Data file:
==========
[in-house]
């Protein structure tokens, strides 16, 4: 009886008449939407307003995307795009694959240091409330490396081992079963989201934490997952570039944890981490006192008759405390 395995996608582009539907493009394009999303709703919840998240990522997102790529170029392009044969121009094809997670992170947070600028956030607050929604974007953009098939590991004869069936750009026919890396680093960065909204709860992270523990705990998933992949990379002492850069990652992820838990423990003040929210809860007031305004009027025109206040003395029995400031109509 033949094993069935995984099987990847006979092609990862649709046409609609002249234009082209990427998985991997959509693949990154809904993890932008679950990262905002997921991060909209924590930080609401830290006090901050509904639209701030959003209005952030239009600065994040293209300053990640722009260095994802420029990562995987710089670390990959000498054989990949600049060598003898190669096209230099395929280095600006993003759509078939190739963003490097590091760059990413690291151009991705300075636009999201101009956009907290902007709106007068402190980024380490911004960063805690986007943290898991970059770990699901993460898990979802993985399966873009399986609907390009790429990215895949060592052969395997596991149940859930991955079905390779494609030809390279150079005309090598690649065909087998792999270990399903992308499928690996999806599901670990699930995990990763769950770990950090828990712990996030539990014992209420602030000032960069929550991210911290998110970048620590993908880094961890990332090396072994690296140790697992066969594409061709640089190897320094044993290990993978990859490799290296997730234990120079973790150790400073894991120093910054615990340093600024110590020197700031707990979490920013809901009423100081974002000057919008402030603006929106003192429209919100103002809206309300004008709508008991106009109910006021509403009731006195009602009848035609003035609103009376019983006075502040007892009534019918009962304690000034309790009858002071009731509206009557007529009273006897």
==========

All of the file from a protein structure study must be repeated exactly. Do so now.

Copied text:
[in-house]
């Protein structure tokens, strides 16, 4: 009886008449939407307003995307795009694959240091409330490396081992079963989201934490997952570039944890981490006192008759405390 395995996608582009539907493009394009999303709703919840998240990522997102790529170029392009044969121009094809997670992170947070600028956030607050929604974007953009098939590991004869069936750009026919890396680093960065909204709860992270523990705990998933992949990379002492850069990652992820838990423990003040929210809860007031305004009027025109206040003395029995400031109509 033949094993069935995984099987990847006979092609990862649709046409609609002249234009082209990427998985991997959509693949990154809904993890932008679950990262905002997921991060909209924590930080609401830290006090901050509904639209701030959003209005952030239009600065994040293209300053990640722009260095994802420029990562995987710089670390990959000498054989990949600049060598003898190669096209230099395929280095600006993003759509078939190739963003490097590091760059990413690291151009991705300075636009999201101009956009907290902007709106007068402190980024380490911004960063805690986007943290898991970059770990699901993460898990979802993985399966873009399986609907390009790429990215895949060592052969395997596991149940859930991955079905390779494609030809390279150079005309090598690649065909087998792999270990399903992308499928690996999806599901670990699930995990990763769950770990950090828990712990996030539990014992209420602030000032960069929550991210911290998110970048620590993908880094961890990332090396072994690296140790697992066969594409061709640089190897320094044993290990993978990859490799290296997730234990120079973790150790400073894991120093910054615990340093600024110590020197700031707990979490920013809901009423100081974002000057919008402030603006929106003192429209919100103002809206309300004008709508008991106009109910006021509403009731006195009602009848035609003035609103009376019983006075502040007892009534019918009962304690000034309790009858002071009731509206009557007529009273006897």